1. Develop a relationship
A key component of producers having a flawless transition to the new VFD regulations is to have a good working relationship with their herd veterinarian, or a Veterinarian-Client-Patient Relationship as it is referred to. Producers should already have a good relationship with their herd veterinarian, but an official VCPR will need to be in place because a VFD drug is only permitted under the professional supervision of a licensed veterinarian. Antibiotics that are deemed “medically important” to humans will now only be attainable to producers if they have a VFD from their herd veterinarian. “If you don’t routinely use a herd veterinarian, you will need one if you want to use medically important antibiotics moving forward,” says Chris Rademacher, an Iowa State University swine Extension veterinarian and GVL consultant.
He says not all VCPRs are created equal and they may vary by state. To find the VCPR requirement for your state, visit www.fda.gov/AnimalVeterinary/DevelopmentApprovalProcess/ucm460406.htm.
This relationship has to be between the producer and a specific veterinarian, and not a blanket veterinary clinic. Vague language exists that is open to interpretation as to what constitutes “timely visits to premises,” but Rademacher suggests that’s a discussion producers need to have with their veterinarian to determine what’s expected. “It’s not every five years, and it’s not weekly,” he says. “I’d hope it would be interpreted as somewhere between quarterly to annually for each individual site. It would also be advisable to have routine, frequent communications with your veterinarian and to be sure to document all those interactions.”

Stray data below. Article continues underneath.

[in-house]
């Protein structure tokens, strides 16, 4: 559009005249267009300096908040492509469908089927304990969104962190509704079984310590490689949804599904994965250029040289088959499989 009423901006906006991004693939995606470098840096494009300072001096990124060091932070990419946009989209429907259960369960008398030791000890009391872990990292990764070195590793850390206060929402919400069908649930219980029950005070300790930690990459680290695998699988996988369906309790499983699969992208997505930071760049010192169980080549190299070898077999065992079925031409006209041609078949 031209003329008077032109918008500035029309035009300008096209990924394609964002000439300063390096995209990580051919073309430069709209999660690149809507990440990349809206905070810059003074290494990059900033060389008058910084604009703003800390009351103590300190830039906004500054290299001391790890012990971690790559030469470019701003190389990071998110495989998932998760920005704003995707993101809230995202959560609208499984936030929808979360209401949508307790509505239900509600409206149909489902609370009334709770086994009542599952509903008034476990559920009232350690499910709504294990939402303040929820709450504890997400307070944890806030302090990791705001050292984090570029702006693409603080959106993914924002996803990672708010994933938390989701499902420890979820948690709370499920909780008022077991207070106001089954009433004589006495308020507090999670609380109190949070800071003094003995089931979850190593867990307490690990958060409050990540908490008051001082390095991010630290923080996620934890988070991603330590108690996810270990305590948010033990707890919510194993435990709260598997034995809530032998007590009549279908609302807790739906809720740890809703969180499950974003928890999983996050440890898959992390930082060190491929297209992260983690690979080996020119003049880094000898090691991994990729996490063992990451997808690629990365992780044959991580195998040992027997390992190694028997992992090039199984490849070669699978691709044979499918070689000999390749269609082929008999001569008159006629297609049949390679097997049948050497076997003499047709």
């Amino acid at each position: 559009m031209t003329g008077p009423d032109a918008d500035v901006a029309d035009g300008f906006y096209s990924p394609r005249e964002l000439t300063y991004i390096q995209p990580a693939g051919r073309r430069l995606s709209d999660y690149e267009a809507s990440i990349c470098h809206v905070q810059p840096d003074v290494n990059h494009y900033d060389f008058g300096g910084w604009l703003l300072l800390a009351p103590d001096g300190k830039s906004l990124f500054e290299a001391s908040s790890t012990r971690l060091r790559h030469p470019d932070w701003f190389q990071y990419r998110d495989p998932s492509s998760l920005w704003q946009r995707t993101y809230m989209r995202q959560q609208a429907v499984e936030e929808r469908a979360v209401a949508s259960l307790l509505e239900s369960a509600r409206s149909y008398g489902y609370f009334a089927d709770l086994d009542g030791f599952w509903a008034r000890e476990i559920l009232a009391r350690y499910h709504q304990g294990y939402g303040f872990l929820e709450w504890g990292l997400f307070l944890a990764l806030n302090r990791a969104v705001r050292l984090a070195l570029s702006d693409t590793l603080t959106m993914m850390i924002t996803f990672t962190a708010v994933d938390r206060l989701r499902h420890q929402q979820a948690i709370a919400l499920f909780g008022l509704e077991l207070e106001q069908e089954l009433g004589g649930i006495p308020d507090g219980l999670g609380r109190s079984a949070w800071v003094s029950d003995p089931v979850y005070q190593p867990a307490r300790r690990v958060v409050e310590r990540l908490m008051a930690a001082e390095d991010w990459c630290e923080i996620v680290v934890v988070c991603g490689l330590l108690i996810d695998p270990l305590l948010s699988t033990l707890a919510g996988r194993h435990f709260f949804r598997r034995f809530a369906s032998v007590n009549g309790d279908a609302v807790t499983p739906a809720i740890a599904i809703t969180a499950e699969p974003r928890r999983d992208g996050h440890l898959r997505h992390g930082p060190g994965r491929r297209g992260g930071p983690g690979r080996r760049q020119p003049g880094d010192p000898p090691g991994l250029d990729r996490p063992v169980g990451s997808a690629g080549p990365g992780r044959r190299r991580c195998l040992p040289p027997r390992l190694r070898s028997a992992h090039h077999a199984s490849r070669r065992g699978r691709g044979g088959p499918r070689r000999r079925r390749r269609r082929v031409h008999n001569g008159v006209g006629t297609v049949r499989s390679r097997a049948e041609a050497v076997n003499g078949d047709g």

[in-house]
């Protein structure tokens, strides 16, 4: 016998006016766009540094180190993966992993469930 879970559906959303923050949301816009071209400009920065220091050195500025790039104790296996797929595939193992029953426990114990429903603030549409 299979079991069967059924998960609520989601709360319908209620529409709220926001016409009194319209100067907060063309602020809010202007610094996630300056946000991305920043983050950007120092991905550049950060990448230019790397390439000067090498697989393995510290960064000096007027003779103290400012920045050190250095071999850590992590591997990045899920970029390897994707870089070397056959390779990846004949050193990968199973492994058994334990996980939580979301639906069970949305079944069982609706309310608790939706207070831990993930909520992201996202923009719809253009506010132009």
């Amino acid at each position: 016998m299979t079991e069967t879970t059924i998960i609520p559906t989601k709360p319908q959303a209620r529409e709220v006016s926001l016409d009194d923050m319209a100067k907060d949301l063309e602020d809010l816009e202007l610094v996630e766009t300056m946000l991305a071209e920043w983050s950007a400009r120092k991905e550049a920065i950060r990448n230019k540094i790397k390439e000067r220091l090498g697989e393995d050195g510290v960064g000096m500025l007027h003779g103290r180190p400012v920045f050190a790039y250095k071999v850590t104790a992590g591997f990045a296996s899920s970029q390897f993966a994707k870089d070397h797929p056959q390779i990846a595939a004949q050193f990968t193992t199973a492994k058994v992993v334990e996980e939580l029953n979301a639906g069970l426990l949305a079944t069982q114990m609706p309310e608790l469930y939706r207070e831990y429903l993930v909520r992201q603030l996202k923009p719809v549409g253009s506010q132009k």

Under the VCPR, the herd veterinarian assumes responsibility for the VFD, but the client (producer) agrees to follow the instructions of the veterinarian.